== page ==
The Selection book series review

A few months ago I heard about this book series that is popular with young teen girls. Its called The Selection. It is essentially about how a Prince chooses his bride by doing a version of The Bachelor. Now I must admit I was amazed that it was so popular with this generation of girls (I thought we were over this whole boy gets to chose whatever girl he wants idea). Anyway I decided that I needed to read the series so I could have a proper informed opinion about these books.

First things, there are quite a few books in this series and I have read the first 3 which are the original books in the series. Each book took me an afternoon to read – they are a very easy read.

The basic story. This is set in a Dystopian world where there is a country ruled by a Royal Family and everyone in the country is bound by their caste. Your caste is determined by who your parents are and it determines what job you can do and hence your income and living conditions. The people in the lower castes have a really hard time, they survive on little food and little money, often going hungry and will sometimes steal food. I must admit the lower castes did remind me of the districts in The Hunger Games (which honesty if you are looking for a Dystopian series, The Hunger Games books are a far superior series to read.)

In this world the young Prince needs to find a wife and he does this via a process called The Selection. All the girls in the country of a suitable age (between 16 and 20) submit an application and he then chooses 35 to come to the Palace to meet him. America Singer, the main character is 16 years old and although she is in love with another boy she is persuaded to submit her application and ends up being one of the 35 chosen (have to admit first alarm bell for me – she is only 16 years old and is being “pushed” into this selection where she has no real power). She goes to the palace, with no intention of winning the prince over but over time she falls in love with him (although she does keep stringing her former boyfriend along – another thing which I did not like was how the “heroine” treats the former boyfriend, just stringing him along – not a good role model).

That is the rough outline.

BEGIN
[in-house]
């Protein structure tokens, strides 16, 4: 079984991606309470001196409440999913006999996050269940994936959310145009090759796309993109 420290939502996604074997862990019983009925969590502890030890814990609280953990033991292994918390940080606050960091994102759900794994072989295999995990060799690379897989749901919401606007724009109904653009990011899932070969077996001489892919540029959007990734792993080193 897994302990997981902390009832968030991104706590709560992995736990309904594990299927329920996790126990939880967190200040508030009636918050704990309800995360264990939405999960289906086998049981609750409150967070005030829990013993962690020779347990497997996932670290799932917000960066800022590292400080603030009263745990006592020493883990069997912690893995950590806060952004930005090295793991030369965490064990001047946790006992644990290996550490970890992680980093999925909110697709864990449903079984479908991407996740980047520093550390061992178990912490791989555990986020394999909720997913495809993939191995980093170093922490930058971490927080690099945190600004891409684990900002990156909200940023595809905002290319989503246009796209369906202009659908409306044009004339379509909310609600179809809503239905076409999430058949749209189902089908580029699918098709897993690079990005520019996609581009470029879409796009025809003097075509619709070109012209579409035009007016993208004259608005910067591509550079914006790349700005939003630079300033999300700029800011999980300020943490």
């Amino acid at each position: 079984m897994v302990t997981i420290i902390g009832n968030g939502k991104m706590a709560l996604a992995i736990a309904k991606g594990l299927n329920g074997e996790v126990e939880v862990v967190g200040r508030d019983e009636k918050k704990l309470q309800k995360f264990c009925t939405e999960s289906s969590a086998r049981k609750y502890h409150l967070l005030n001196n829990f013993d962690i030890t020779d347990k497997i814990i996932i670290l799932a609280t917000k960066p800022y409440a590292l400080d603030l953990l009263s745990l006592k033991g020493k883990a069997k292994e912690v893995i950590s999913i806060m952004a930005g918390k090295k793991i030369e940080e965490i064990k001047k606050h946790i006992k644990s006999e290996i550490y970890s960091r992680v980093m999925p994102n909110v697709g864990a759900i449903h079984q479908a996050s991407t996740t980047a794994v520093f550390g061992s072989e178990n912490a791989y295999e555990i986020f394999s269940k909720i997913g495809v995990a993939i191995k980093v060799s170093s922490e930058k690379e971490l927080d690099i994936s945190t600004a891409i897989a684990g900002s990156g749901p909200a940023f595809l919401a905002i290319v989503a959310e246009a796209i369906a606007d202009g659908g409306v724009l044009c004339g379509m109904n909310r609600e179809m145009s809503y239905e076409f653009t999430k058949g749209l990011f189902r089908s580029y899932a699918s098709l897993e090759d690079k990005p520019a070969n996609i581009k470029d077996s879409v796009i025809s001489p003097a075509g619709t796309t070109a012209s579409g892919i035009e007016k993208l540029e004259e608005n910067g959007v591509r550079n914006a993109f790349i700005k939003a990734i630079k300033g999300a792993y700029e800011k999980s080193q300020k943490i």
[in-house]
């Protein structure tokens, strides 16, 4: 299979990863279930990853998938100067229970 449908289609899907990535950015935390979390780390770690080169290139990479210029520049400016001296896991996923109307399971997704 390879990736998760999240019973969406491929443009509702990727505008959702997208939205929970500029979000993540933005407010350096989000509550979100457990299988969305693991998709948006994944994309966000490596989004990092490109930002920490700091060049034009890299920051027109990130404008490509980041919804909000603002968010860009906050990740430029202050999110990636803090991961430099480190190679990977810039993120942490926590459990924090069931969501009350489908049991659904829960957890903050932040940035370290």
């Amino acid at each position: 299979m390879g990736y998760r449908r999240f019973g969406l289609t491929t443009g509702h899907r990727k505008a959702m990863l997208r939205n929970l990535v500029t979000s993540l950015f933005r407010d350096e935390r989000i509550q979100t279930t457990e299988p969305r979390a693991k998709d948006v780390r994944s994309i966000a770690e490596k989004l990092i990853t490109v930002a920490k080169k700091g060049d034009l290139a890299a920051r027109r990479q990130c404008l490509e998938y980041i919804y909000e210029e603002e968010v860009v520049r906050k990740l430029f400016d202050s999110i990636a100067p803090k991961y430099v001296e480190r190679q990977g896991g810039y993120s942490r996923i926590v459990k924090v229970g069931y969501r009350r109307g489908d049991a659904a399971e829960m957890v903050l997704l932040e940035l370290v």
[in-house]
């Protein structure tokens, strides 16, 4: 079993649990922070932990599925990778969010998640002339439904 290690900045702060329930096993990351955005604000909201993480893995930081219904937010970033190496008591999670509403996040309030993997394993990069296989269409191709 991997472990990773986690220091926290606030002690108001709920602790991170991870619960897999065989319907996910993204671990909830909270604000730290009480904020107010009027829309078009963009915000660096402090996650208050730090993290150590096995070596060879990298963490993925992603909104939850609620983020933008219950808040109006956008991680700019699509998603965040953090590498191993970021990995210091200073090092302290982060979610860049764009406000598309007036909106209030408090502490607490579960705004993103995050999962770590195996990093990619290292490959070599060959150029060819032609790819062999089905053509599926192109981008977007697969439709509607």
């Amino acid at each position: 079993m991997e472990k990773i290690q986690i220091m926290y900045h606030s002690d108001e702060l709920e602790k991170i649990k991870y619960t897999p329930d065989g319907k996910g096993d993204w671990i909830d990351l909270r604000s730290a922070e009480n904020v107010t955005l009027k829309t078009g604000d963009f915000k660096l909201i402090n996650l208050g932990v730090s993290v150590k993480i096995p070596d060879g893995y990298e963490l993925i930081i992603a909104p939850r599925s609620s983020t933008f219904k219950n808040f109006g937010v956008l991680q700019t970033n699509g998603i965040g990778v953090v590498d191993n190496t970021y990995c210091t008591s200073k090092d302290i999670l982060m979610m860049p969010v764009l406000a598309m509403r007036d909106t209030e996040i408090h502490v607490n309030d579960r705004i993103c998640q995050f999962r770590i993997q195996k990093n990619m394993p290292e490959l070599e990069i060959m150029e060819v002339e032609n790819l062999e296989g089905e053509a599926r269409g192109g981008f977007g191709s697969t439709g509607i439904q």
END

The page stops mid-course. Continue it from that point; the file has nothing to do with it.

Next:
From a Dystopian angle it is an interesting look at the concept of forcing people to live in a caste system, where your caste determines everything about you and limits your future. It is an interesting idea and one that would spark thoughts about how we treat people without even getting to know them, or how some people have an advantage purely based on the family they are born into. From this point of view I do not mind the story and think it is interesting concept for a Dystopian story but it is the idea of the selection that really concerns me.

During this selection the Prince dates a number of girls, while they act in a very submissive, doting manner, competing for his attention. There is a scene where one of the girls in the selection falls in love with someone else and she and her boyfriend are beaten in public for shaming the prince. I struggled with this concept, the idea that all these girls are at his disposal and he gets to choose who he wants. It is a concept that I found unsettling because it is written in a way that young teen girls are loving it. The prince is on the whole, kind and his relationship with the main character is intriguing. So I can see why young teens find this entertaining. But that for me is the problem. This is not the kind of situation you would ever want your daughter to be in so why is it being romanticised in this way. Why is the competition between these girls for the attention of this Prince something that we would want out teens to read? The entire message of dating several people at once, being in a contest for affection, not feeling secure in your relationship, being inferior to the dominate male, this for me is troubling.

I really do struggle with this. I believe that what we read is important (just like what we watch on TV). What we put into our brains makes a difference.

The other thing that concerns me is I have seen suggestions that this series is for kids aged 11 and over. Nope, sorry I would say more like 15 years. Just based on content and how relationships are portrayed I really would not be comfortable with an eleven-year old girl reading this. There are some scenes which are quite explicit and I really do think this is more for an older teen.

I would never ban my daughter from reading this series but I am also not going to encourage her to read it. However if she does chose to read it I will make a point of discussing the selection process with her, and I will highlight a few of the very negative relationships that are depicted in this book.

About ofamily

Home educating family based in the UK. We try to make learning fun
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